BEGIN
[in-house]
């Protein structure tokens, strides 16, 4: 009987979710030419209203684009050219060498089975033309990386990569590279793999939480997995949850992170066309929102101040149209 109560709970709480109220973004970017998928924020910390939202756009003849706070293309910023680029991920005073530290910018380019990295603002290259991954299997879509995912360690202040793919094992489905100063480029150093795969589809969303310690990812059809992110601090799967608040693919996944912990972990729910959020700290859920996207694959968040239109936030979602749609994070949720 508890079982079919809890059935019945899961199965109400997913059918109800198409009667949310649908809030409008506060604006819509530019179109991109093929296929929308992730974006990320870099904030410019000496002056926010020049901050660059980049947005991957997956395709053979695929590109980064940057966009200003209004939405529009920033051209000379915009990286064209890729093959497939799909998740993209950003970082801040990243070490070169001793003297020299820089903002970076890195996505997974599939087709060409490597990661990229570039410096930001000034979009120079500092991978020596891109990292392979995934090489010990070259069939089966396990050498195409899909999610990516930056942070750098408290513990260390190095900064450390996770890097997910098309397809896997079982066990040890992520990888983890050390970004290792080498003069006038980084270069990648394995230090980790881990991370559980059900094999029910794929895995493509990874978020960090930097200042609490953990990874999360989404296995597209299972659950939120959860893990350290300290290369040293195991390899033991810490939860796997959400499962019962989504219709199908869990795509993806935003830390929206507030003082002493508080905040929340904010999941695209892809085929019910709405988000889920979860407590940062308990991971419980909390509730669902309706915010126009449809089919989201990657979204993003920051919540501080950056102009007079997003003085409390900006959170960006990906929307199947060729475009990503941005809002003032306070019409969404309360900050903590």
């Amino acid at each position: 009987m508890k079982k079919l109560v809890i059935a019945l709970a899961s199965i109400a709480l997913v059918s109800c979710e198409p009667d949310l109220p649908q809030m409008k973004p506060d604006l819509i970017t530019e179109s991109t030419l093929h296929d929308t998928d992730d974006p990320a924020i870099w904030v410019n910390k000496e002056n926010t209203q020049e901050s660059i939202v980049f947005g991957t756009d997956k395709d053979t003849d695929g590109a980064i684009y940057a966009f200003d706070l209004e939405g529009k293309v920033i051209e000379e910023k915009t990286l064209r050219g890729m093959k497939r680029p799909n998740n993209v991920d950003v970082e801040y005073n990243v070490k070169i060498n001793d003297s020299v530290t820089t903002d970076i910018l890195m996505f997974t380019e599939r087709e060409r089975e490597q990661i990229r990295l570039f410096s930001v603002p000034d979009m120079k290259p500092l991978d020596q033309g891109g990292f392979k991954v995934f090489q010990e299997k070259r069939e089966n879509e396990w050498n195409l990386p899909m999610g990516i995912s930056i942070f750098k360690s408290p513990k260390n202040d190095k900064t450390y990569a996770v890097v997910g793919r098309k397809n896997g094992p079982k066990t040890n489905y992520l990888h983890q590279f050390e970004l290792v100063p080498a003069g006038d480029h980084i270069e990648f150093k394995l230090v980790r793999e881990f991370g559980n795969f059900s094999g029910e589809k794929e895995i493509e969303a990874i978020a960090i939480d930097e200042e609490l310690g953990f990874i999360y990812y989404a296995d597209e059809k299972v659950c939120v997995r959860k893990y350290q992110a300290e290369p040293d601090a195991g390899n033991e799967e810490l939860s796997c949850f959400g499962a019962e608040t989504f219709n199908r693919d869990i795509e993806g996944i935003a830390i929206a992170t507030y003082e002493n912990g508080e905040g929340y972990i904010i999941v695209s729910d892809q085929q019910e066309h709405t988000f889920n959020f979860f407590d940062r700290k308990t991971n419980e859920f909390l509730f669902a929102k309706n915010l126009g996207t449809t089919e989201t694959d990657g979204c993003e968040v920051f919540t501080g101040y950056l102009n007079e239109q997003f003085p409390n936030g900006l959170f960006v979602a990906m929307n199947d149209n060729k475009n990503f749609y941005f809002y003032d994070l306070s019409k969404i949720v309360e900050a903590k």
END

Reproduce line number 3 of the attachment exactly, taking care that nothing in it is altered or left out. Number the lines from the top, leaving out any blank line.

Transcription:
């Amino acid at each position: 009987m508890k079982k079919l109560v809890i059935a019945l709970a899961s199965i109400a709480l997913v059918s109800c979710e198409p009667d949310l109220p649908q809030m409008k973004p506060d604006l819509i970017t530019e179109s991109t030419l093929h296929d929308t998928d992730d974006p990320a924020i870099w904030v410019n910390k000496e002056n926010t209203q020049e901050s660059i939202v980049f947005g991957t756009d997956k395709d053979t003849d695929g590109a980064i684009y940057a966009f200003d706070l209004e939405g529009k293309v920033i051209e000379e910023k915009t990286l064209r050219g890729m093959k497939r680029p799909n998740n993209v991920d950003v970082e801040y005073n990243v070490k070169i060498n001793d003297s020299v530290t820089t903002d970076i910018l890195m996505f997974t380019e599939r087709e060409r089975e490597q990661i990229r990295l570039f410096s930001v603002p000034d979009m120079k290259p500092l991978d020596q033309g891109g990292f392979k991954v995934f090489q010990e299997k070259r069939e089966n879509e396990w050498n195409l990386p899909m999610g990516i995912s930056i942070f750098k360690s408290p513990k260390n202040d190095k900064t450390y990569a996770v890097v997910g793919r098309k397809n896997g094992p079982k066990t040890n489905y992520l990888h983890q590279f050390e970004l290792v100063p080498a003069g006038d480029h980084i270069e990648f150093k394995l230090v980790r793999e881990f991370g559980n795969f059900s094999g029910e589809k794929e895995i493509e969303a990874i978020a960090i939480d930097e200042e609490l310690g953990f990874i999360y990812y989404a296995d597209e059809k299972v659950c939120v997995r959860k893990y350290q992110a300290e290369p040293d601090a195991g390899n033991e799967e810490l939860s796997c949850f959400g499962a019962e608040t989504f219709n199908r693919d869990i795509e993806g996944i935003a830390i929206a992170t507030y003082e002493n912990g508080e905040g929340y972990i904010i999941v695209s729910d892809q085929q019910e066309h709405t988000f889920n959020f979860f407590d940062r700290k308990t991971n419980e859920f909390l509730f669902a929102k309706n915010l126009g996207t449809t089919e989201t694959d990657g979204c993003e968040v920051f919540t501080g101040y950056l102009n007079e239109q997003f003085p409390n936030g900006l959170f960006v979602a990906m929307n199947d149209n060729k475009n990503f749609y941005f809002y003032d994070l306070s019409k969404i949720v309360e900050a903590k």